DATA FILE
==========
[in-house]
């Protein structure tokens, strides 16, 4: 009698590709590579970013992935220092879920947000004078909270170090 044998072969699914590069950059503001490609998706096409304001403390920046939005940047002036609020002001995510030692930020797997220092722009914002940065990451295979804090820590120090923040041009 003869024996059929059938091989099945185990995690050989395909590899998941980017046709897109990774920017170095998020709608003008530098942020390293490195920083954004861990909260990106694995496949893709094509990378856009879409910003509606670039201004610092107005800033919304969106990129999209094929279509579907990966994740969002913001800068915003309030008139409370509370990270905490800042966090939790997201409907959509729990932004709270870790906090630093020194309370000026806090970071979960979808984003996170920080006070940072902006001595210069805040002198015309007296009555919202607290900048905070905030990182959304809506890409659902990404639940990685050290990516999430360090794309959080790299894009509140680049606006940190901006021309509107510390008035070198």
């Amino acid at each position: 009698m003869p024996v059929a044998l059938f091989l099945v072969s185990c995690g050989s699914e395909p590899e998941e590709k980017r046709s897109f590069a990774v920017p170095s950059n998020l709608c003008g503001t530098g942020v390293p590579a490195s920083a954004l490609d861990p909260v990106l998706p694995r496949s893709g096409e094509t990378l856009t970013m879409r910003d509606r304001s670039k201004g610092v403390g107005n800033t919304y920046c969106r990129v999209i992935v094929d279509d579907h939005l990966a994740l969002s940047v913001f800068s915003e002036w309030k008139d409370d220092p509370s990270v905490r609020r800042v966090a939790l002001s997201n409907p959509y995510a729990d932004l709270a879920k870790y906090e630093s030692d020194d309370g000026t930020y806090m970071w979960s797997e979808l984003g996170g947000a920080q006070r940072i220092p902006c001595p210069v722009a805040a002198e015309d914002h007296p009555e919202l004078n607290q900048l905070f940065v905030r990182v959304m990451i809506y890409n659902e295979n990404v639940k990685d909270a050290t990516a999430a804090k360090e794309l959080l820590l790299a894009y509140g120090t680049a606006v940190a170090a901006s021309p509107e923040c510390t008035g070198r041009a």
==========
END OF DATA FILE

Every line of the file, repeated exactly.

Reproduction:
[in-house]
């Protein structure tokens, strides 16, 4: 009698590709590579970013992935220092879920947000004078909270170090 044998072969699914590069950059503001490609998706096409304001403390920046939005940047002036609020002001995510030692930020797997220092722009914002940065990451295979804090820590120090923040041009 003869024996059929059938091989099945185990995690050989395909590899998941980017046709897109990774920017170095998020709608003008530098942020390293490195920083954004861990909260990106694995496949893709094509990378856009879409910003509606670039201004610092107005800033919304969106990129999209094929279509579907990966994740969002913001800068915003309030008139409370509370990270905490800042966090939790997201409907959509729990932004709270870790906090630093020194309370000026806090970071979960979808984003996170920080006070940072902006001595210069805040002198015309007296009555919202607290900048905070905030990182959304809506890409659902990404639940990685050290990516999430360090794309959080790299894009509140680049606006940190901006021309509107510390008035070198």
């Amino acid at each position: 009698m003869p024996v059929a044998l059938f091989l099945v072969s185990c995690g050989s699914e395909p590899e998941e590709k980017r046709s897109f590069a990774v920017p170095s950059n998020l709608c003008g503001t530098g942020v390293p590579a490195s920083a954004l490609d861990p909260v990106l998706p694995r496949s893709g096409e094509t990378l856009t970013m879409r910003d509606r304001s670039k201004g610092v403390g107005n800033t919304y920046c969106r990129v999209i992935v094929d279509d579907h939005l990966a994740l969002s940047v913001f800068s915003e002036w309030k008139d409370d220092p509370s990270v905490r609020r800042v966090a939790l002001s997201n409907p959509y995510a729990d932004l709270a879920k870790y906090e630093s030692d020194d309370g000026t930020y806090m970071w979960s797997e979808l984003g996170g947000a920080q006070r940072i220092p902006c001595p210069v722009a805040a002198e015309d914002h007296p009555e919202l004078n607290q900048l905070f940065v905030r990182v959304m990451i809506y890409n659902e295979n990404v639940k990685d909270a050290t990516a999430a804090k360090e794309l959080l820590l790299a894009y509140g120090t680049a606006v940190a170090a901006s021309p509107e923040c510390t008035g070198r041009a």